Common Myna

Scientific Name: Acridotheres tristis
Malay Name: Gembala-Kerbau Rumah
Chinese Name: 家八哥
eBird Species page: Common Myna

Range:
From Central Asia and South Asia, through the Thai-Peninsula to Singapore. Also found in Sumatra, Java, northern coast of Borneo and various parts of the world via introductions.  

Taxonomy:
Polytypic. Subspecies are: tristis, melanosternus.

Local Subspecies: tristis

Size: 24.5-27 cm

Identification:
Brownish overall with constrasting black head, yellow bare patch around the eye, yellow bill and legs. Undertail coverts are white,  and prominent white base to primaries visible in flight. The similar looking Javan Myna is darker overall and lacks the yellow eye patch.

Similar looking species: Javan Myna

Habitat: Open country, villages

Behaviour/Ecology: Population in Singapore originated from introduced escaped individuals around the mid 1930s. A massive range expansion of this species occured through the Peninsula in the past century while the locally introduced population was expanding massively. This self-introduced population eventually reached Singapore some time after the 1980s to merge with the local (introduced) population. The current population in Singapore hence has a mixture of introduced and self-introduced ancestry. This species has also been introduced to various places globally and is listed in "100 of the World's Worst Invasive Alien Species" by the IUCN.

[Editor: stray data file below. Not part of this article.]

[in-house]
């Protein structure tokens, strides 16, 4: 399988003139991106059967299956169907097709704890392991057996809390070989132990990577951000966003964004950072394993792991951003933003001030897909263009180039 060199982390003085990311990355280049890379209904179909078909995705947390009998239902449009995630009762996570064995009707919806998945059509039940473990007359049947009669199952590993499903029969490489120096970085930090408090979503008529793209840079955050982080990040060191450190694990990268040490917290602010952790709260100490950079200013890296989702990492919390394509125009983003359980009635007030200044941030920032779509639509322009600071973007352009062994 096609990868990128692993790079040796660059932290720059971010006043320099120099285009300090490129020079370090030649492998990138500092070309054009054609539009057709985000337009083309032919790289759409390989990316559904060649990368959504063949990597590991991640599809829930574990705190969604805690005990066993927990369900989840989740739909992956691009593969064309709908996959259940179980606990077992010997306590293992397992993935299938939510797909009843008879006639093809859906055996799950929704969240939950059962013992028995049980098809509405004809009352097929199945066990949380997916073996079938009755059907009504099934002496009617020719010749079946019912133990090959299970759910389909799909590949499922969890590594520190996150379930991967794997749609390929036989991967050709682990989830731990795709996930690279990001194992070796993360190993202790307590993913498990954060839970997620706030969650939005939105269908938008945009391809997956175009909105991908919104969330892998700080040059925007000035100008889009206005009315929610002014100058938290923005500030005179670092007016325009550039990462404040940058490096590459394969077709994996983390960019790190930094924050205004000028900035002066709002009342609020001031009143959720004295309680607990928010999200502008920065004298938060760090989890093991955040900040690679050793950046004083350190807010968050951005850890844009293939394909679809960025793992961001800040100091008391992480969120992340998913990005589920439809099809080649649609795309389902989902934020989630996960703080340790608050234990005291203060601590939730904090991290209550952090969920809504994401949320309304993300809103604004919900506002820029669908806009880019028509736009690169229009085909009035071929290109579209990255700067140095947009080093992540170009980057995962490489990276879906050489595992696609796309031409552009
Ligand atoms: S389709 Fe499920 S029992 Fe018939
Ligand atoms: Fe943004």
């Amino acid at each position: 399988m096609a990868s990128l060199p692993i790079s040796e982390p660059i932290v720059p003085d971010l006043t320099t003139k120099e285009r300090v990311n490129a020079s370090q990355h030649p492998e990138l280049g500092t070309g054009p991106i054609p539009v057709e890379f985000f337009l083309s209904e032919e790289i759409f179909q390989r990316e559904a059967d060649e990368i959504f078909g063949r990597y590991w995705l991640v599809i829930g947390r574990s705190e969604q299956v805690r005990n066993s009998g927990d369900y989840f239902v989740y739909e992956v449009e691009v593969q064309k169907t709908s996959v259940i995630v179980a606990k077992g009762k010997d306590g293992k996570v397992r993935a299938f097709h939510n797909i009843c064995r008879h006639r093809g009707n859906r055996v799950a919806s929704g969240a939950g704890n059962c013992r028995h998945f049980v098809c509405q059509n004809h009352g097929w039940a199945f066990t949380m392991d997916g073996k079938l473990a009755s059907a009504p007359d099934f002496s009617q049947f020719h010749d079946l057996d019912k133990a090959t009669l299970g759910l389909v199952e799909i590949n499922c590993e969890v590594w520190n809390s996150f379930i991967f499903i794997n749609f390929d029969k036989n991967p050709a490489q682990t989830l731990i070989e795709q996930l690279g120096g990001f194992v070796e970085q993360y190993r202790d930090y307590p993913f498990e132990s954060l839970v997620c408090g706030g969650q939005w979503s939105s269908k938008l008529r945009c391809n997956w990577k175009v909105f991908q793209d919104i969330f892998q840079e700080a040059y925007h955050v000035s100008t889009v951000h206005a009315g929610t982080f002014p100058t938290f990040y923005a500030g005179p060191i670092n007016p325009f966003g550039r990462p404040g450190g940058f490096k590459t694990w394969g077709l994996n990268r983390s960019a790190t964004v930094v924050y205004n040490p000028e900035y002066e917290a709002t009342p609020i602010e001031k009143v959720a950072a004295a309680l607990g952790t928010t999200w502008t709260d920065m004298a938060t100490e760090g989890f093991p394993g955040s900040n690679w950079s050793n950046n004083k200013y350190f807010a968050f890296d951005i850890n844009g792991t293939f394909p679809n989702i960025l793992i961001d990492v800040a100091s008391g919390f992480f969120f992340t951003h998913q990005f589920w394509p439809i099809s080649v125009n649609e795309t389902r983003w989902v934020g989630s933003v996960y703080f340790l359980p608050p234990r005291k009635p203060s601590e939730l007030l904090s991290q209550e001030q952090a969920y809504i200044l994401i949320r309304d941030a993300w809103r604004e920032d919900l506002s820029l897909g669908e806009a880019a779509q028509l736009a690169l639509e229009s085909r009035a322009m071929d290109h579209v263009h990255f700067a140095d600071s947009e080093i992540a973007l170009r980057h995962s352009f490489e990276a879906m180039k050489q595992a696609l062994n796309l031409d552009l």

Local Status: Uncommon resident

Conservation Status: Least Concern (BirdLife International 2017)

Location: Throughout Singapore, although seemingly in coastal areas and other locations with generally fewer human traffic.

Photos:

External Links:
Conservation Status: IUCN Red List Page
Photos: Oriental Bird Images
Sound Recordings: xeno-canto Link
Wikipedia Entry: Wikipedia Link

References:
BirdLife International. (2017). Acridotheres tristis. The IUCN Red List of Threatened Species 2017. Downloaded on 2 September 2021
Wells, D. R. (2007). The Birds of the Thai-Malay Peninsula (Vol. 2). Christopher Helm, London.

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